Within six months of the devastating attack on Pearl Harbor, the U.S. Navy had checked the Japanese military advance in the Pacific to the extent that the United States could return to its original “Defeat Germany First” strategy. That the Navy was able to accomplish this feat with only six fleet aircraft carriers and little more than 1,000 combat aircraft was not sheer luck but the culmination of more than two decades of determined preparation. This thorough study, with detailed drawings and photographs, explains and illustrates the trial and error process which went into developing the aircraft, airships and ships of the interwar period. The critical factors that shaped Naval Aviation after World War I—naval treaties, fleet tactics, government programs, leadership and organization, as well as the emergence of Marine Corps and Coast Guard aviation—are discussed in depth.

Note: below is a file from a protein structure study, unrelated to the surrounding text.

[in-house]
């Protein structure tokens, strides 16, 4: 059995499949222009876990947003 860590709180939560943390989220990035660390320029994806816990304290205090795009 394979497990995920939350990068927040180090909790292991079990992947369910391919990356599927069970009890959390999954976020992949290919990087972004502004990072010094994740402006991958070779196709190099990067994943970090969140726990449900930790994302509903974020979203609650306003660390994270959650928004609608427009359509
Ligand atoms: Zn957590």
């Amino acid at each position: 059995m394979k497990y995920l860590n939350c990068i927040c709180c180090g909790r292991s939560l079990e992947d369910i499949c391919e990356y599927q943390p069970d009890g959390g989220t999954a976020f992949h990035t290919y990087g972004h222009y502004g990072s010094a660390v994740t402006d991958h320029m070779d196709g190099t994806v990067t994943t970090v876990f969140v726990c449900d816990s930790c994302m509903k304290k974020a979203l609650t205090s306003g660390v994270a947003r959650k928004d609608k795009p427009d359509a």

From the pioneering glider flights of Otto Lilienthal (1891) to the advanced avionics of today’s Airbus passenger jets, aeronautical research in Germany has been at the forefront of the birth and advancement of aeronautics. On the occasion of the centennial commemoration of the Wright Brother’s first powered flight (December 1903), this English-language edition of Aeronautical Research in Germany recounts and celebrates the considerable contributions made in Germany to the invention and ongoing development of aircraft. Featuring hundreds of historic photos and non-technical language, this comprehensive and scholarly account will interest historians, engineers, and, also, all serious airplane devotees. Through individual contributions by 35 aeronautical experts, it covers in fascinating detail the milestones of the first 100 years of aeronautical research in Germany, within the broader context of the scientific, political, and industrial milieus. This richly illustrated and authoritative volume constitutes a most timely and substantial overview of the crucial contributions to the foundation and advancement of aeronautics made by German scientists and engineers.